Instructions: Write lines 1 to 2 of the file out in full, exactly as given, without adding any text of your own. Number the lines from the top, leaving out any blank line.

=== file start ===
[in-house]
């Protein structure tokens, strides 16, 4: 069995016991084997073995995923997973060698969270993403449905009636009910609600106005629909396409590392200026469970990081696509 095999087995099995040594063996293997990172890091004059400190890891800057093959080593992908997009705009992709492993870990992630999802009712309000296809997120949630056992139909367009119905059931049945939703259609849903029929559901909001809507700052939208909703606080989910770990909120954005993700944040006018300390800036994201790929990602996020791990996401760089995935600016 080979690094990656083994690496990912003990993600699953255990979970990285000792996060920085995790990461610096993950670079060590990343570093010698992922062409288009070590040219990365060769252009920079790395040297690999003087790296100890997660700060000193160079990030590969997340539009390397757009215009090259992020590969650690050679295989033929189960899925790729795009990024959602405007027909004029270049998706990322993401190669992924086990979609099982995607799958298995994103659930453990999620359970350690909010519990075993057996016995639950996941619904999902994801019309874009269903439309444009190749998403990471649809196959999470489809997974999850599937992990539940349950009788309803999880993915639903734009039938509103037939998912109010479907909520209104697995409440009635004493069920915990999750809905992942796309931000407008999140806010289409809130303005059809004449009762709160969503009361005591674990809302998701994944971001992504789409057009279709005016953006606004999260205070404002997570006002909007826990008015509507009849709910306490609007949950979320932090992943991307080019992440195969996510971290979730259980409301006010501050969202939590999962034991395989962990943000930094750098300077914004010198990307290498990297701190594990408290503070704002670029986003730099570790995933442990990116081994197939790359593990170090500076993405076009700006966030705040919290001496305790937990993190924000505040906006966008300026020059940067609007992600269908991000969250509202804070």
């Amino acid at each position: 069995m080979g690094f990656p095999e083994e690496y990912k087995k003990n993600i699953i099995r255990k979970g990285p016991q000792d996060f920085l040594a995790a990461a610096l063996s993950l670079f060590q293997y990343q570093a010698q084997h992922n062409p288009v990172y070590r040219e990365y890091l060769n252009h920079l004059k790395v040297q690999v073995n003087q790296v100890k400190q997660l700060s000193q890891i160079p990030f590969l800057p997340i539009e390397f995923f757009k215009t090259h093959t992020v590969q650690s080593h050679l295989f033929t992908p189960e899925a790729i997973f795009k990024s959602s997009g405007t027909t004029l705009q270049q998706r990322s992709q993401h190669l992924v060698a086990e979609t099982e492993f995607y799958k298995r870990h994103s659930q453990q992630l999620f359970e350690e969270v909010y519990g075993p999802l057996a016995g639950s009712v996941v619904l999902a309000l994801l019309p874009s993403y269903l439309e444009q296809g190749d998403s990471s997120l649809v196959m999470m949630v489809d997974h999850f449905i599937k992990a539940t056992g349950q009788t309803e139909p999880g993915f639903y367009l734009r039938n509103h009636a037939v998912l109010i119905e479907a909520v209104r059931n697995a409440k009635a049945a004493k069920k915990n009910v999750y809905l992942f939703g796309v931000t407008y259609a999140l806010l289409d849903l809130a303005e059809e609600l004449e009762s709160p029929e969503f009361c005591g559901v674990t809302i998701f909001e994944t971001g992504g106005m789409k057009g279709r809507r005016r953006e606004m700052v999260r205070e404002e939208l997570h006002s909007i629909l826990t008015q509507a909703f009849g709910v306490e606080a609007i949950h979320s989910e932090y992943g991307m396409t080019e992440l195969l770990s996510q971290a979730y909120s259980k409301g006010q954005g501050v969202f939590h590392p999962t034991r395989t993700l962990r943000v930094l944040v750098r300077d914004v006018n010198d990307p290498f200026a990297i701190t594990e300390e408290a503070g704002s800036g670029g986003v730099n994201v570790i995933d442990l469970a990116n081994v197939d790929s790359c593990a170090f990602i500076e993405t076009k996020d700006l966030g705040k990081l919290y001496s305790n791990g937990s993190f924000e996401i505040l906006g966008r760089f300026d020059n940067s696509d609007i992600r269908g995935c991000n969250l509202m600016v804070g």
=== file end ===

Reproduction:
[in-house]
């Protein structure tokens, strides 16, 4: 069995016991084997073995995923997973060698969270993403449905009636009910609600106005629909396409590392200026469970990081696509 095999087995099995040594063996293997990172890091004059400190890891800057093959080593992908997009705009992709492993870990992630999802009712309000296809997120949630056992139909367009119905059931049945939703259609849903029929559901909001809507700052939208909703606080989910770990909120954005993700944040006018300390800036994201790929990602996020791990996401760089995935600016 080979690094990656083994690496990912003990993600699953255990979970990285000792996060920085995790990461610096993950670079060590990343570093010698992922062409288009070590040219990365060769252009920079790395040297690999003087790296100890997660700060000193160079990030590969997340539009390397757009215009090259992020590969650690050679295989033929189960899925790729795009990024959602405007027909004029270049998706990322993401190669992924086990979609099982995607799958298995994103659930453990999620359970350690909010519990075993057996016995639950996941619904999902994801019309874009269903439309444009190749998403990471649809196959999470489809997974999850599937992990539940349950009788309803999880993915639903734009039938509103037939998912109010479907909520209104697995409440009635004493069920915990999750809905992942796309931000407008999140806010289409809130303005059809004449009762709160969503009361005591674990809302998701994944971001992504789409057009279709005016953006606004999260205070404002997570006002909007826990008015509507009849709910306490609007949950979320932090992943991307080019992440195969996510971290979730259980409301006010501050969202939590999962034991395989962990943000930094750098300077914004010198990307290498990297701190594990408290503070704002670029986003730099570790995933442990990116081994197939790359593990170090500076993405076009700006966030705040919290001496305790937990993190924000505040906006966008300026020059940067609007992600269908991000969250509202804070």